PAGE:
Image courtesy of For Purpose Recycling

Investing In Oceans is Good Business

Investing in the Blue Economy, or ocean conservation, could yield $2-$5 for every $1 spent. The oceans are our lifeline to the future.

Taking action to protect the world’s oceans not only has environmental benefits but economic ones, according to a report by the High Level Panel for a Sustainable Ocean Economy. Investing $2 to $3.7 trillion globally in oceans from 2020 to 2050 would generate $8.2 to $22.8 trillion in net benefits, which implies a rate of return of investment (ROI) of 400 to 615 percent. Sustainable ocean-based investments yield benefits at least five times greater than the costs, the report shows.

For every $1 invested in specific areas of ocean conservation, more is yield in benefits. Consider two areas: mangrove conservation and restoration and decarbonizing international shipping and reducing emissions. Every $1 invested in mangrove conservation and restoration yields a benefit of $3. Every $1 invested in decarbonizing international shipping and reducing emissions to net-zero yields $2 to $5 in benefits. Other benefits include: 

  • Every $1 invested in scaling up global offshore wind production generated benefits of $2 to $17. 
  • Every $1 invested in increasing the production of sustainably sourced fish and seafood yields $10 in benefits.

Investing in the blue economy

A Credit Suisse report found that there is interest among investors in investing in the ocean, or what the report terms the blue economy. However, three in four investors responded to a survey saying they have not assessed their portfolios for their impact on the ocean and 21 percent are completely unaware of ocean exposure and risk in an investment context. Nearly a third of asset owners do not address the sustainable blue economy at all in their current investments.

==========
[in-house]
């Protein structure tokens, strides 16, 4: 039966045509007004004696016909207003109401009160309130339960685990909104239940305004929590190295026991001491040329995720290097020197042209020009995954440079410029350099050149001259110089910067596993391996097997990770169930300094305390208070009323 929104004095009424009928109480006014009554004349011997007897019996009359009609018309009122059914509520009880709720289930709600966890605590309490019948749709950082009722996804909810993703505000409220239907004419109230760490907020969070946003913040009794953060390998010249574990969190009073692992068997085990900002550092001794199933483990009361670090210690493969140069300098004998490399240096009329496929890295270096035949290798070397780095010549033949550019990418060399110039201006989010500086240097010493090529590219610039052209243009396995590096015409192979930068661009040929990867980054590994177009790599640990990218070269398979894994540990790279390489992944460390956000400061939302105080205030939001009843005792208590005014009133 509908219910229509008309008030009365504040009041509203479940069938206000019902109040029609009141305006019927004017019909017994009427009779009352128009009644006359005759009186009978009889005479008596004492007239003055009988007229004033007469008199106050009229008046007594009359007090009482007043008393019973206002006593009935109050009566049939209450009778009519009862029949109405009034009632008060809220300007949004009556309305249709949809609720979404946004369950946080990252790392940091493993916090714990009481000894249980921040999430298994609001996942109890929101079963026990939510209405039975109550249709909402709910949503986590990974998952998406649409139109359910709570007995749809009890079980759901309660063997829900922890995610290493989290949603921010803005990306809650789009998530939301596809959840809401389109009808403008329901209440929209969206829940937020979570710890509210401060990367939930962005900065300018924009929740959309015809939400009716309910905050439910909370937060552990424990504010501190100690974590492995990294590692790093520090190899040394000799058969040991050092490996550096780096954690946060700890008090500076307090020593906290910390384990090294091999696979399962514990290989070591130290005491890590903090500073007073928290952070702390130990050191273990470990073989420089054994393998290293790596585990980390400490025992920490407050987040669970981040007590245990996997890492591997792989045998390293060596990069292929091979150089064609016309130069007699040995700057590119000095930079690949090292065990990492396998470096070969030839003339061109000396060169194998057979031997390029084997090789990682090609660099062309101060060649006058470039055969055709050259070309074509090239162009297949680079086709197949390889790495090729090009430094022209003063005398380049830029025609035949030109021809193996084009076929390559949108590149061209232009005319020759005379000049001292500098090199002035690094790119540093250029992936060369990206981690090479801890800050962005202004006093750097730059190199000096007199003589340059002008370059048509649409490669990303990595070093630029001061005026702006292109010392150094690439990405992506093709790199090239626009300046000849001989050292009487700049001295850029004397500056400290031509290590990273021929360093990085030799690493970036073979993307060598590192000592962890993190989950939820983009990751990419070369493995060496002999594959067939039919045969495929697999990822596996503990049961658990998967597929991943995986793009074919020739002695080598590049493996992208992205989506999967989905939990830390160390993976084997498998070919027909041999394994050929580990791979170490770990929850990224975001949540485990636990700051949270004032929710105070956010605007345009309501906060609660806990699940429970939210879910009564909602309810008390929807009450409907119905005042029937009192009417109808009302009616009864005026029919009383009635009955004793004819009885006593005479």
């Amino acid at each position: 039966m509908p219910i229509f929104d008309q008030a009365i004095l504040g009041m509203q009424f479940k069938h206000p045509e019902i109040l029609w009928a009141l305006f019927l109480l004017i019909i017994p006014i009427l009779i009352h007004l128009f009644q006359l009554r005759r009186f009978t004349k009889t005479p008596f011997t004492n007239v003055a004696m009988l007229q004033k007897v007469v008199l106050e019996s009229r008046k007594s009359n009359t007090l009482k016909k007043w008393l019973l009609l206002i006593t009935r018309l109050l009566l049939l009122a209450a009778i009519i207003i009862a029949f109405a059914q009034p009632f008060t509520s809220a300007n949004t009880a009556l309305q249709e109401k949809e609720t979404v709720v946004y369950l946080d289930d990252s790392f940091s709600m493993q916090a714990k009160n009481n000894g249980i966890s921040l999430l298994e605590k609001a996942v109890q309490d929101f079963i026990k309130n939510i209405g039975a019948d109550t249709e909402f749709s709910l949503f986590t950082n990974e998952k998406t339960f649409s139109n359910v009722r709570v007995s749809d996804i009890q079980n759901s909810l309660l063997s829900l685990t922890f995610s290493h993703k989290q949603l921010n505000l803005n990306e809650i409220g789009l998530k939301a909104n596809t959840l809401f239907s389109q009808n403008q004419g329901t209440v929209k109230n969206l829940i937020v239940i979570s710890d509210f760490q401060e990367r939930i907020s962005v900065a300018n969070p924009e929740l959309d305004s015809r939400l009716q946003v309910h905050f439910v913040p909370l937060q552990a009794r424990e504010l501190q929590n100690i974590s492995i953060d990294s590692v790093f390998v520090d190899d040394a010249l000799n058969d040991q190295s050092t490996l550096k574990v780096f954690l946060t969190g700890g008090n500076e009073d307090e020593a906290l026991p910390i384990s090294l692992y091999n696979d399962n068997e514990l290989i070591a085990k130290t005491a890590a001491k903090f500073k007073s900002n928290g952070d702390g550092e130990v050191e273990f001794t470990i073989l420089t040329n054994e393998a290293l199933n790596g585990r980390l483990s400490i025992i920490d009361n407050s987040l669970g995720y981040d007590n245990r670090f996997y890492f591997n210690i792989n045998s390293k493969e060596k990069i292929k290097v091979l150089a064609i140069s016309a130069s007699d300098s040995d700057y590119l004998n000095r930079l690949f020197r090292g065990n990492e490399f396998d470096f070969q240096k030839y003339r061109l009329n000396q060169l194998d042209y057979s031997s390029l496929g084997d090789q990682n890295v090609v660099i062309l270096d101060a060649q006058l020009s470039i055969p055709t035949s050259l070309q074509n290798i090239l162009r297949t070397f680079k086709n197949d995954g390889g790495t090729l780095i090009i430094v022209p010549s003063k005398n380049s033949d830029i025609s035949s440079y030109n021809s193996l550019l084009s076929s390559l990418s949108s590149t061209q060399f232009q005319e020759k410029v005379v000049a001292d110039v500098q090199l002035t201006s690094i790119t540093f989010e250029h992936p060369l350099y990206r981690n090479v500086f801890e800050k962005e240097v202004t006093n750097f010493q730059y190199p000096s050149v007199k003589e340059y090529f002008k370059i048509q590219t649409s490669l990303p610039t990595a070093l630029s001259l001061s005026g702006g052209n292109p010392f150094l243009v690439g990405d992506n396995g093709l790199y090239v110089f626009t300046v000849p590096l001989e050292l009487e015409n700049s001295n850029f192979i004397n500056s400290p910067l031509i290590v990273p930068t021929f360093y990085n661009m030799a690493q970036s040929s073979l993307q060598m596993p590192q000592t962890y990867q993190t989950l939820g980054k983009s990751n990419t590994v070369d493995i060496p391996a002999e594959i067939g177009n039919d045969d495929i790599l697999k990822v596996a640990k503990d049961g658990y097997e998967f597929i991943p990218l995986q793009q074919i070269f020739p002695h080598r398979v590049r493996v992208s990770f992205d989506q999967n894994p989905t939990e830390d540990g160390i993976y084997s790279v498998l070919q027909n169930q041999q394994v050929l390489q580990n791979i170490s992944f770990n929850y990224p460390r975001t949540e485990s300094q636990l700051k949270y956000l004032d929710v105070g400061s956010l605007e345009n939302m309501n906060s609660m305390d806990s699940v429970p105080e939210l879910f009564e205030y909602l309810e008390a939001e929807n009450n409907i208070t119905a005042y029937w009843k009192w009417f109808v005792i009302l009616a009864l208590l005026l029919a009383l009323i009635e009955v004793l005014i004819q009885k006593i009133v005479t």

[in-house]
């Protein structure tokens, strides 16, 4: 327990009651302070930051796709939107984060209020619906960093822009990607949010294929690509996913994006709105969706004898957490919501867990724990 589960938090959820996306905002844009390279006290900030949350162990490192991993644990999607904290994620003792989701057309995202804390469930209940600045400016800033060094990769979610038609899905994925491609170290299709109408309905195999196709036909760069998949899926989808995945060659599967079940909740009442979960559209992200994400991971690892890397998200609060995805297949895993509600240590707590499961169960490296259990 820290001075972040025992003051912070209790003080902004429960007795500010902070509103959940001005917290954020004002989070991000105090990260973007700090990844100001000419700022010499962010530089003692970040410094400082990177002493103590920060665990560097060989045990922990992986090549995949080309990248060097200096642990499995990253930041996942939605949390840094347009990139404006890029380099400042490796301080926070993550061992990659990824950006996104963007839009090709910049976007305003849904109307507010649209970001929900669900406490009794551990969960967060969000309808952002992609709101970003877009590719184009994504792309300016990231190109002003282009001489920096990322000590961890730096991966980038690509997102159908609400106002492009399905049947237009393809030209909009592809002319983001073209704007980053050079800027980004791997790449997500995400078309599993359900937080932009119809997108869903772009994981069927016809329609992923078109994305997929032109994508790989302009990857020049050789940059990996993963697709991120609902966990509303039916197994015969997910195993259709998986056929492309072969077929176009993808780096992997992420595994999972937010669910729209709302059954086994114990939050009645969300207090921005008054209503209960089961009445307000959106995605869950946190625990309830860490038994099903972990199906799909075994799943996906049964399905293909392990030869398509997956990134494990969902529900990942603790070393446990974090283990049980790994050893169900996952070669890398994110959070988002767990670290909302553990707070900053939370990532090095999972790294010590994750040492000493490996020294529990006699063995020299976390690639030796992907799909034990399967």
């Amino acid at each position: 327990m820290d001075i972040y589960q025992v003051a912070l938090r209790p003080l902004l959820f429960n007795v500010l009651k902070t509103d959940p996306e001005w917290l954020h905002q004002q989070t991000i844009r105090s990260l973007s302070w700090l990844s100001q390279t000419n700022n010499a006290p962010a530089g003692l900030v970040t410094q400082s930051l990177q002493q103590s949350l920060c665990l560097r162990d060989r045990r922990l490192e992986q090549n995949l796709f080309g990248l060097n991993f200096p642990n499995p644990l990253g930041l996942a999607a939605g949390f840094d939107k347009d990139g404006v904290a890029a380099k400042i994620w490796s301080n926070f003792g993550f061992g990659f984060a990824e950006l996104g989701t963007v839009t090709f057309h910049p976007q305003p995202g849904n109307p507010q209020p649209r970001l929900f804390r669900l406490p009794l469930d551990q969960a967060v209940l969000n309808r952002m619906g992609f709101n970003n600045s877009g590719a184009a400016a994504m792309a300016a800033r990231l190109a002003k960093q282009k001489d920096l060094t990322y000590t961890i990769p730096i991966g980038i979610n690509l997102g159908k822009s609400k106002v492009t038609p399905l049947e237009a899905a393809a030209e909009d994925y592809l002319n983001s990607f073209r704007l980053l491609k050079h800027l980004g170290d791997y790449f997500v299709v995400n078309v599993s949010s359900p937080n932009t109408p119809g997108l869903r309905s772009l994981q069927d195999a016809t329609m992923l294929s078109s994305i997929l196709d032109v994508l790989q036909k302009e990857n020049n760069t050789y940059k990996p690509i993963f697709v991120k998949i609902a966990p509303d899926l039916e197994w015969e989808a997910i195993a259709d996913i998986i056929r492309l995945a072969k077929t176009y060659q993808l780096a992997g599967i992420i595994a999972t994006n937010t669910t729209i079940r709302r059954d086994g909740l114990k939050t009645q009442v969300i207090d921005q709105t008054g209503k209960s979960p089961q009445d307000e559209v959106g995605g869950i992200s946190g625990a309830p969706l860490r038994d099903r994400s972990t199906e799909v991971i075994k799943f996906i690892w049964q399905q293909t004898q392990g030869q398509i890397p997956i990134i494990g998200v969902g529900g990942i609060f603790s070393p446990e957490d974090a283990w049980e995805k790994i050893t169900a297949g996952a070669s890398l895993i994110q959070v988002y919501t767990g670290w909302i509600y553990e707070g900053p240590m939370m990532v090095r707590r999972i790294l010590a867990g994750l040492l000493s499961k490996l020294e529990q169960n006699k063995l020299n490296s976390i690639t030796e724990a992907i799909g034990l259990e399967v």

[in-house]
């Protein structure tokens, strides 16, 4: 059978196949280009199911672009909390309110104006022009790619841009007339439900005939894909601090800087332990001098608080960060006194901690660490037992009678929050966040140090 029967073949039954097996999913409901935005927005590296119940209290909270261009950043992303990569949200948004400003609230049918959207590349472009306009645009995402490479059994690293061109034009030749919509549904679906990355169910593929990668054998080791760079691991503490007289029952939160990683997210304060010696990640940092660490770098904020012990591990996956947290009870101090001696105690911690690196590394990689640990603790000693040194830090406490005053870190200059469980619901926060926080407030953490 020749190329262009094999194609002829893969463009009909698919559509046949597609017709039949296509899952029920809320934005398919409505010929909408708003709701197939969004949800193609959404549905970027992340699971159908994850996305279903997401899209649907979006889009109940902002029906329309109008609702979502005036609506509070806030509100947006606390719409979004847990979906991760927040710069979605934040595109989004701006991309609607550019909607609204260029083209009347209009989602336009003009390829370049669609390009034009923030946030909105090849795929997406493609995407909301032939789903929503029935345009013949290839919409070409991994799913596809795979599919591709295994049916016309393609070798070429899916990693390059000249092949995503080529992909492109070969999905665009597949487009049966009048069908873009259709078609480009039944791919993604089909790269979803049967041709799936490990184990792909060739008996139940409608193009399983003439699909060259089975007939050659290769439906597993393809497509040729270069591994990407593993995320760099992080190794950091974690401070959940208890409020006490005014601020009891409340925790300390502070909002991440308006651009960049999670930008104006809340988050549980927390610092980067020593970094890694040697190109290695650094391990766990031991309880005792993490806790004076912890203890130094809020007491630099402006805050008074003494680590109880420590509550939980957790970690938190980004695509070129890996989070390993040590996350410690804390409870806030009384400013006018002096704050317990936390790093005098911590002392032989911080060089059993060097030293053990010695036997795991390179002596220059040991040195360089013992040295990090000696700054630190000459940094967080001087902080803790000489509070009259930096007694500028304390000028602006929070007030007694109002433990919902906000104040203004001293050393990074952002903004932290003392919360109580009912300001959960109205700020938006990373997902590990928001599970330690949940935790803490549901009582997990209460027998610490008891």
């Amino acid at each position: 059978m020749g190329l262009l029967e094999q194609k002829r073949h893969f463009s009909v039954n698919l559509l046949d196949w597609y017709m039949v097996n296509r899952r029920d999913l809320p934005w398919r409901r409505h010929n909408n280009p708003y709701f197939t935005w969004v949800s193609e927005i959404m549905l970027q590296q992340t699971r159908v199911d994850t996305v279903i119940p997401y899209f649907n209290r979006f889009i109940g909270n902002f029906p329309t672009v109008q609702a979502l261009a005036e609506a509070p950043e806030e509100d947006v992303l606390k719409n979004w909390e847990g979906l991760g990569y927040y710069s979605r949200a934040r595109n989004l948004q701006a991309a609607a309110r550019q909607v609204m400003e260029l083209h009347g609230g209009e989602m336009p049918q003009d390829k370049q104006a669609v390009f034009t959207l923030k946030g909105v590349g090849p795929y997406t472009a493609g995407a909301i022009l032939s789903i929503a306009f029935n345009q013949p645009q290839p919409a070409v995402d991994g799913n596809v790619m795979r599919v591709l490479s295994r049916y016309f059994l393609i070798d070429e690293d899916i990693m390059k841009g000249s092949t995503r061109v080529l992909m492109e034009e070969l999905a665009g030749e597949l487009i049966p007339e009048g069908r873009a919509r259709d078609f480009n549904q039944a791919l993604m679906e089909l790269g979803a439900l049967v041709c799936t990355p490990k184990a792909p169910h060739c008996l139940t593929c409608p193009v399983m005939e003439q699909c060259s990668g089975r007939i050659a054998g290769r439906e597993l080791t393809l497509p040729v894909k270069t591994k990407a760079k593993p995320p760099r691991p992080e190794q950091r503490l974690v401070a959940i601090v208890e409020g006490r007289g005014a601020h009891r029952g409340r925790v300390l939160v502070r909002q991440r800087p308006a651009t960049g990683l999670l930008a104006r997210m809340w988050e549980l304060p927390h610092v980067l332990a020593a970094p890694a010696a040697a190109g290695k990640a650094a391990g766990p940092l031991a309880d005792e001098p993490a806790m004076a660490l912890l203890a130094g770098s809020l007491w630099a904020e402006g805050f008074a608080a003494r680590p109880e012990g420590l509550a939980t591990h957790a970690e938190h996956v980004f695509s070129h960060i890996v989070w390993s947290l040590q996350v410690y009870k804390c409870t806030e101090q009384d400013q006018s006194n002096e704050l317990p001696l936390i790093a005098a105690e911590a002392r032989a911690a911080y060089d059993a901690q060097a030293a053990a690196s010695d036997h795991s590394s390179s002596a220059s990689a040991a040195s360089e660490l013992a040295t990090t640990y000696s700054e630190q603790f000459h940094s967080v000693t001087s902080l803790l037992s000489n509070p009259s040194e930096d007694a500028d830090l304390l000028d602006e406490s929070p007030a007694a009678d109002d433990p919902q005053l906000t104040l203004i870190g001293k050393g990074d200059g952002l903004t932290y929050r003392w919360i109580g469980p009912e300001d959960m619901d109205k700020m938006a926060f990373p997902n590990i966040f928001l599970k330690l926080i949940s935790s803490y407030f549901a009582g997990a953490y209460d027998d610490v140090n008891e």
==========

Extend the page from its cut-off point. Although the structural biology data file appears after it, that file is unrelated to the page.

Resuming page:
There are barriers for investors and asset owners when it comes to investing in the blue economy. For investors, they include a lack of investment-grade projects and no internal expertise. For asset owners, the barriers include not offering any products or raising the topic amongst them. There is good news. The blue economy “is poised for an increase in importance over the coming decade, with over a third of investor respondents seeing it as amongst the most important topics in 2030,” according to the report. And there are already early-stage opportunities.

Companies turning ocean plastic into products

Some companies are already capitalizing on the blue economy by turning ocean plastic into products. One of those companies is Adidas which incorporates ocean plastic into their shoes. Adidas is a founding member of the global network called Parley for the Oceans. The company works with Parley to transform ocean plastic waste for use in its apparel and shoes. All of its Parley products contain ocean plastic collected by partner organizations on shores and coastal areas in the Maldives. 

Method is another company that incorporates ocean plastic into its products. It uses a blend of ocean plastic and post-consumer recycled plastic to package its two-in-one dish and hand soap. The company partnered with local beach clean-up groups and volunteers to collect plastic waste from Hawaiian beaches to use in its plastic bottles. 

Other companies incorporating ocean plastic into their products include 4Ocean which makes a dolphin bracelet made from ocean plastic. The salon professional hair care line Kevin Murphy uses ocean plastic in the plastic bottles that house its products, while Solgaard’s backpacks and fanny packs are made from plastic waste collected from beaches in the Philippines. What all of these companies prove is that there is money to be from caring for the world’s oceans. 


Photo by Ray Aucott on Unsplash

New Rules In California Protect Endangered Whales and Sea Turtles

In a sea of bad news, we welcome any good news. Out of the golden state, comes that bit of good news we all need. The state of California recently took action to protect sea life.